By Julie Ann Segal
The way Art enhances Feng Shui is easy to identify in a space. Art is the soul of a room. It gives it energy and life. But how does the practice of Feng Shui influence Art?
In a recent conversation with International Feng Shui expert and artist Carole Hyder, I brought this question up. Recently taken to painting, as I’ve rediscovered it, we talked about our process, and how the practice of Feng Shui is such a part of what we do.
JS: Tell me about your art, and how being a painter relates to Feng Shui.
CH: I wouldn’t have taken to painting like I have if I didn’t already do Feng Shui. It felt like it was so out of my realm, but the truth is that it was so much a part of who I am and what I do anyway in work. Like going into a space, you know it has potential but you’re not exactly sure what. With painting you start with a blank canvas and it starts to emerge. Like design, it evolves. When finished, it may not be exactly what you had in mind, but it might be better – you see how all the elements complement each other.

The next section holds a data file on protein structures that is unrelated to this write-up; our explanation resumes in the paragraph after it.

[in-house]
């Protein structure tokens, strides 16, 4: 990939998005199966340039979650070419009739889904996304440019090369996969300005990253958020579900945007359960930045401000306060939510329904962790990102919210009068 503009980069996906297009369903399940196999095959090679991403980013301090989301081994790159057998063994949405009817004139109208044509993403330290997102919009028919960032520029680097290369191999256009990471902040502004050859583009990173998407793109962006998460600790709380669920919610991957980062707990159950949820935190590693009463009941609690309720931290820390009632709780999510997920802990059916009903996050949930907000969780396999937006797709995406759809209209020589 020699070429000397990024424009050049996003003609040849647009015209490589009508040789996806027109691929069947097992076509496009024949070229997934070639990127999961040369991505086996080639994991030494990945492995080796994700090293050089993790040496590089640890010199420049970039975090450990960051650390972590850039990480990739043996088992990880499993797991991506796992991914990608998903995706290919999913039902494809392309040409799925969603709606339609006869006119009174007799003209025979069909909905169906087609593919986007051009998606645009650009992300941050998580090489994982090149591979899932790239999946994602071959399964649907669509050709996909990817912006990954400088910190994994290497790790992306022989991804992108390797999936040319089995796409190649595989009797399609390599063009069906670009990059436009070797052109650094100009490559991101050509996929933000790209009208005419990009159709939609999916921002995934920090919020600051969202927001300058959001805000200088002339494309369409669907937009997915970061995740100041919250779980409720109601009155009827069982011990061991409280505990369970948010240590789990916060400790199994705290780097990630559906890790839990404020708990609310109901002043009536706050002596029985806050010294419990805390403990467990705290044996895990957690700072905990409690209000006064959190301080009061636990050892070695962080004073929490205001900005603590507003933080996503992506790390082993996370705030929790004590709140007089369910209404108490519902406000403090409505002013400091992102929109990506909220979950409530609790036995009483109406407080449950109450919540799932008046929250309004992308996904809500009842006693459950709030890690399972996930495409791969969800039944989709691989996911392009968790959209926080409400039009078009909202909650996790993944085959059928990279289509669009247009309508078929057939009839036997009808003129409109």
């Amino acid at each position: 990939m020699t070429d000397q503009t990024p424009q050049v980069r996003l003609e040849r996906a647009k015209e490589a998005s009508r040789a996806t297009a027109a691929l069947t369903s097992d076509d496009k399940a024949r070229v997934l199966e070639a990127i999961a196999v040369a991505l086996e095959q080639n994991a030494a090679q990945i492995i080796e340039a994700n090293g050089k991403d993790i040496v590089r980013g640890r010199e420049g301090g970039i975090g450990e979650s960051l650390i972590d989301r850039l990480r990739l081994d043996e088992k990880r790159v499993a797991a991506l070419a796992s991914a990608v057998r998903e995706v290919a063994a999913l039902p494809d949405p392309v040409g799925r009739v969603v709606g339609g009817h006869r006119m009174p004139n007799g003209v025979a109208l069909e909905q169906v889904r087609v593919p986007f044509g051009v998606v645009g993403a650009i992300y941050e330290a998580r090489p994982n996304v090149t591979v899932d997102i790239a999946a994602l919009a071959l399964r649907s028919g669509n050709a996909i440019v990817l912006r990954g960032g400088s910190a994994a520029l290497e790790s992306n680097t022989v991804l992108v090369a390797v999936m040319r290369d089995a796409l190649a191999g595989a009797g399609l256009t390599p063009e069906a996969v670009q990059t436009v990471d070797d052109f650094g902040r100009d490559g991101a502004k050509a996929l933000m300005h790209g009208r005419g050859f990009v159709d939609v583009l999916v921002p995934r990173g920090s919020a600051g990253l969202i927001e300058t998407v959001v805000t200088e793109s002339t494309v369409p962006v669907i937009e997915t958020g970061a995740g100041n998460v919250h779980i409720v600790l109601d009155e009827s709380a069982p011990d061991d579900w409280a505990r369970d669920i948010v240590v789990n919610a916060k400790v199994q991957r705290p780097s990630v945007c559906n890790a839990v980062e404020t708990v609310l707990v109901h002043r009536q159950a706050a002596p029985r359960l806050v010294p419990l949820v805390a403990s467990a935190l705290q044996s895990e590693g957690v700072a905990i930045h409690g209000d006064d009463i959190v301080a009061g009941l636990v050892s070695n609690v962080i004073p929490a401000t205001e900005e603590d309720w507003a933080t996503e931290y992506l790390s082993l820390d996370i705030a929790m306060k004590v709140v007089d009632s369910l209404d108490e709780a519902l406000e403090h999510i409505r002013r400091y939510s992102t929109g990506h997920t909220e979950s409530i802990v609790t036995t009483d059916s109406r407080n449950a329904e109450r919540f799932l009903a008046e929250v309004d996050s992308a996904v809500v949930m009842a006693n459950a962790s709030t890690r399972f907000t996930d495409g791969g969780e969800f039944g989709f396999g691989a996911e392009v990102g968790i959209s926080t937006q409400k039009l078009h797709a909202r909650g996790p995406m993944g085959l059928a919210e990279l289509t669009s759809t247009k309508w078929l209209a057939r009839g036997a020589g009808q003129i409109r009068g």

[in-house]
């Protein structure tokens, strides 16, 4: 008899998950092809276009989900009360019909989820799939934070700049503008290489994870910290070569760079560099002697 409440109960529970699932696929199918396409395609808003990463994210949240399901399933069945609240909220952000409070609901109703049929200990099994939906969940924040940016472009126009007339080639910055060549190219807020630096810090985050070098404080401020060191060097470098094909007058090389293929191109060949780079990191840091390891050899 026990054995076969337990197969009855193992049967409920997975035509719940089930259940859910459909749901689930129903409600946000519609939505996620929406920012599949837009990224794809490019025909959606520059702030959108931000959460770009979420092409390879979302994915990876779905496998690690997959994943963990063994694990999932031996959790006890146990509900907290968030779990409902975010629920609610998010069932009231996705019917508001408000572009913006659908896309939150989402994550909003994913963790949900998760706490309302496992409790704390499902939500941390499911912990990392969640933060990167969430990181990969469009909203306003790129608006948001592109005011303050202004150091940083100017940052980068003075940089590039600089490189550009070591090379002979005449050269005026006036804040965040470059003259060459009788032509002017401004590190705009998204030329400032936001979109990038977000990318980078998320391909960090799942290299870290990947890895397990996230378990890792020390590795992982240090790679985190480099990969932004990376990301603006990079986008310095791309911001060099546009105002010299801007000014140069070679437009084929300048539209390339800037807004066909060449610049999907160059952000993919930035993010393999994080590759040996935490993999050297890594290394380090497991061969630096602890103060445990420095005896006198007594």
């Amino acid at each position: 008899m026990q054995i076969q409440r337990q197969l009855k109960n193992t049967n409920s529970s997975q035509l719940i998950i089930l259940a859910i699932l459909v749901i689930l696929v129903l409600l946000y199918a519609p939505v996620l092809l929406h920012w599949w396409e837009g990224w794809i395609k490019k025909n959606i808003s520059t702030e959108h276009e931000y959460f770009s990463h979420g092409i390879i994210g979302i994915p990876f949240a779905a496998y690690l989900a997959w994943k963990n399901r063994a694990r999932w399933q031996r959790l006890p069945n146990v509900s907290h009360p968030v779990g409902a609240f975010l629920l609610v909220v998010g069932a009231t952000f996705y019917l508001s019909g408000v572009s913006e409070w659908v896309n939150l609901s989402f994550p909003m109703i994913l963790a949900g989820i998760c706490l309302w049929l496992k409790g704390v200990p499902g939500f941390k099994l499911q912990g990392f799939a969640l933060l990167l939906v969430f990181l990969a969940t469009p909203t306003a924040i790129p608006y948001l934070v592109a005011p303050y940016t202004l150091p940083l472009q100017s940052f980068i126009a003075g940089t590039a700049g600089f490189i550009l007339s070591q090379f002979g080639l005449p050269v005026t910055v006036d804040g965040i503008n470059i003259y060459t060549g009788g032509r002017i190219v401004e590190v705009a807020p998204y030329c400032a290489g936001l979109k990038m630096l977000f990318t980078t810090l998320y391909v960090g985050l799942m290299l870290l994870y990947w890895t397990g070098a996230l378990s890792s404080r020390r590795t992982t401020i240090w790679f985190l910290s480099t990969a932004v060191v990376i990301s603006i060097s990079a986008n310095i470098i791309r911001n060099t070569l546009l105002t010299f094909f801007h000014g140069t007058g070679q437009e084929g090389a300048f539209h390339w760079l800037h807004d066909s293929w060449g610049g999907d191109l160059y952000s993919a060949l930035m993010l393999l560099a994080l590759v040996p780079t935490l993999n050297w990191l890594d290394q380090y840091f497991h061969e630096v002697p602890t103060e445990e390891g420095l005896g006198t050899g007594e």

JS: And Feng Shui relates to the process being intentional – the changes you make need to be grounded in that.
CH: In my experience, anytime there’s a remodel project – there are a couple ways to do it. One way is to blast through on a weekend; by Monday it’s done. Another way to do it, which I’ve found to be more thoughtful, is to do one step, then come back to it. Set it aside and live with it first. Maybe those curtains aren’t going to work…or in a painting, I don’t like what I did with that flower…
JS: It is so important to take a step back and get a feel for things. For clients, we pull the design together and show options. But before we order anything, we might make a few changes to perfect it.
CH: It’s harder to get your intention and energy into something that’s going full out. When you do it in phases you have a chance to feel it out. Your intention can inform something – maybe there’s another way to do it. As with painting, you try different techniques until you really feel it.
JS: That’s so true. When I paint, I have to go in between thinking about what I’m doing, and totally letting go and feeling. My paintings turn out better when I just feel, but I still have to think about it; it’s walking a fine line. I have a whole new perspective on painting now doing it after Feng Shui.
CH: Like with Feng Shui, when you’re intentional about the process, you can regroup, go back, change it – which may take longer, but you get a better result.